For the intellectually dishonest, in the press or otherwise, who pretend Hillary Clinton is not already our de facto Democratic nominee, or that she is somehow “subverting” the will of the people, Secretary Clinton currently leads Senator Sanders by more than 2.5 million votes. She is also 323 PLEDGED delegates ahead of him. SUPER delegates (comprised of 718 senior party officials) are not even at issue at this point, but currently support Hillary 479 to Sanders’ 26.
In 2008, Hillary Clinton got more votes than anyone in primary history, about 200,000 more than Barack Obama. He narrowly beat her in the pledged delegate race, however, to the tune of about 130.  Super Delegates then ran to him. Despite the closeness of their contest, Hillary acquiesced to Democratic Party rules, released her delegates at the Convention and proposed that then-Senator Obama be nominated by acclamation.  Afterwards, she made 180 campaign appearances to help elect him, later serving faithfully as his Secretary of State.  At no point in the 2008 contest did Barack Obama have anywhere near the formidable lead Hillary does now.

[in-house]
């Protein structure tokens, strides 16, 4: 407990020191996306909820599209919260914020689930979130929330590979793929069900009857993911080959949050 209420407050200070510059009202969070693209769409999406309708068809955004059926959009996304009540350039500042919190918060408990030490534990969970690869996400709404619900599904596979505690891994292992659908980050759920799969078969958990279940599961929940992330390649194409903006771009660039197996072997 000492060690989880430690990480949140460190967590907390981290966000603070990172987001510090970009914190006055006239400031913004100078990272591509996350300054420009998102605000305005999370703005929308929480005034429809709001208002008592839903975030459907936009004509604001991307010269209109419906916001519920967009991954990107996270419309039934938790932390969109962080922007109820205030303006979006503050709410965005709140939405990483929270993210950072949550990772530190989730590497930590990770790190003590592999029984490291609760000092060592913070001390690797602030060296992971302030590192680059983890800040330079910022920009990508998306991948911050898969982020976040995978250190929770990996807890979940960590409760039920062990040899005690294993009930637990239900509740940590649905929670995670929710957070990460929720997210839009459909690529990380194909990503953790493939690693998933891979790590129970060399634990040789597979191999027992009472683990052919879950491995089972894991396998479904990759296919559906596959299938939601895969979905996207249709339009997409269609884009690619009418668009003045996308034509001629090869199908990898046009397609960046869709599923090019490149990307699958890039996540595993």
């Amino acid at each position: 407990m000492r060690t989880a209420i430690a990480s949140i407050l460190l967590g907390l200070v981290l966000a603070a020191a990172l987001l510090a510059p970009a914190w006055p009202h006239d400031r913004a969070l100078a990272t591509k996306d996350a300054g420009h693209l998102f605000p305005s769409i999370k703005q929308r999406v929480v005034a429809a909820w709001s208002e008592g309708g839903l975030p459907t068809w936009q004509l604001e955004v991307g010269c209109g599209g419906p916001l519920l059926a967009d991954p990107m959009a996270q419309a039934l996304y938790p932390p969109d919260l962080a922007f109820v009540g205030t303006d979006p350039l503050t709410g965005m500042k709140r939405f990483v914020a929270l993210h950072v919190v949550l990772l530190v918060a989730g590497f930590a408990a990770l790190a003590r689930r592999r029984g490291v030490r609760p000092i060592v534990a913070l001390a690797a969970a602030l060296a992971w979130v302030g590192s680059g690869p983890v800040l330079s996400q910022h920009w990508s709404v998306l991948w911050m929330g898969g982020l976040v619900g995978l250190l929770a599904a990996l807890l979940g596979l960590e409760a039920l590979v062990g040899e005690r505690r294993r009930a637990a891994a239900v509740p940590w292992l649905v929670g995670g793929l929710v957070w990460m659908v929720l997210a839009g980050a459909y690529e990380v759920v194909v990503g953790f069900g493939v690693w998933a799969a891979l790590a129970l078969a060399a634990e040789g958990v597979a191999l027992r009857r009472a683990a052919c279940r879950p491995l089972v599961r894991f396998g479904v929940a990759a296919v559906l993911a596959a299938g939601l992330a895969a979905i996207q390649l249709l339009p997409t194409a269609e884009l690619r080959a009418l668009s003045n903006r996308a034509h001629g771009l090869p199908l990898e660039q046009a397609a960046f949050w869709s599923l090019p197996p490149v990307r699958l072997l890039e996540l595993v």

For Senator Sanders to continue to run on issues dear to him is valid, but his campaign might want to consider being honest about the way the Democratic nominating contest works. To pretend his campaign can overthrow the popular vote and delegate counts is dishonest to his loyalists, taking campaign contributions on a whim that will not come to pass.